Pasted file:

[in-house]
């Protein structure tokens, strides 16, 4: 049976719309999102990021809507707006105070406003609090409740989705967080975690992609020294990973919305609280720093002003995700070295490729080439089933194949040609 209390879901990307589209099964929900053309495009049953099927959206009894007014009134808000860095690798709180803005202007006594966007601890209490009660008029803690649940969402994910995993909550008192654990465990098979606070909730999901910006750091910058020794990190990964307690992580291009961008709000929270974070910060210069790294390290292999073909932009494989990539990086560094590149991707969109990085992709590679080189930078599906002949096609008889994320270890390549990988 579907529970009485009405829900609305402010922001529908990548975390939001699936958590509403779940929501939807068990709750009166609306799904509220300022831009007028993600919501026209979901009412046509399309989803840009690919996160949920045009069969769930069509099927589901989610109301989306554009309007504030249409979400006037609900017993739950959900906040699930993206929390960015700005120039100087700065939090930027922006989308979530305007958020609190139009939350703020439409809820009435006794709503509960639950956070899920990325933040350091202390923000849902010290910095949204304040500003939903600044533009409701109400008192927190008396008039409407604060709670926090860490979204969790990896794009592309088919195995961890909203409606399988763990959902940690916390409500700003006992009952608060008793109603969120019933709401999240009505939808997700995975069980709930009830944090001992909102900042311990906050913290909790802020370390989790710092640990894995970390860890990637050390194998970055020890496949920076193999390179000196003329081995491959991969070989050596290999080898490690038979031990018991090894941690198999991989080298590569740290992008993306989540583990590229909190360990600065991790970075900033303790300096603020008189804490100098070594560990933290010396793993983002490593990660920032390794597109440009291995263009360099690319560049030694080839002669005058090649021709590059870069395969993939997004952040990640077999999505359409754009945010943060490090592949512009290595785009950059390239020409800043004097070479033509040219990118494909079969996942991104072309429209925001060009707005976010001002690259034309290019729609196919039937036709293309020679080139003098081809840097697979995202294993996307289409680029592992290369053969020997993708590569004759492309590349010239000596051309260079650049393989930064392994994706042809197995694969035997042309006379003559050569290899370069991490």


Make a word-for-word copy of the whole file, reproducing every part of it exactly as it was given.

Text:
[in-house]
């Protein structure tokens, strides 16, 4: 049976719309999102990021809507707006105070406003609090409740989705967080975690992609020294990973919305609280720093002003995700070295490729080439089933194949040609 209390879901990307589209099964929900053309495009049953099927959206009894007014009134808000860095690798709180803005202007006594966007601890209490009660008029803690649940969402994910995993909550008192654990465990098979606070909730999901910006750091910058020794990190990964307690992580291009961008709000929270974070910060210069790294390290292999073909932009494989990539990086560094590149991707969109990085992709590679080189930078599906002949096609008889994320270890390549990988 579907529970009485009405829900609305402010922001529908990548975390939001699936958590509403779940929501939807068990709750009166609306799904509220300022831009007028993600919501026209979901009412046509399309989803840009690919996160949920045009069969769930069509099927589901989610109301989306554009309007504030249409979400006037609900017993739950959900906040699930993206929390960015700005120039100087700065939090930027922006989308979530305007958020609190139009939350703020439409809820009435006794709503509960639950956070899920990325933040350091202390923000849902010290910095949204304040500003939903600044533009409701109400008192927190008396008039409407604060709670926090860490979204969790990896794009592309088919195995961890909203409606399988763990959902940690916390409500700003006992009952608060008793109603969120019933709401999240009505939808997700995975069980709930009830944090001992909102900042311990906050913290909790802020370390989790710092640990894995970390860890990637050390194998970055020890496949920076193999390179000196003329081995491959991969070989050596290999080898490690038979031990018991090894941690198999991989080298590569740290992008993306989540583990590229909190360990600065991790970075900033303790300096603020008189804490100098070594560990933290010396793993983002490593990660920032390794597109440009291995263009360099690319560049030694080839002669005058090649021709590059870069395969993939997004952040990640077999999505359409754009945010943060490090592949512009290595785009950059390239020409800043004097070479033509040219990118494909079969996942991104072309429209925001060009707005976010001002690259034309290019729609196919039937036709293309020679080139003098081809840097697979995202294993996307289409680029592992290369053969020997993708590569004759492309590349010239000596051309260079650049393989930064392994994706042809197995694969035997042309006379003559050569290899370069991490």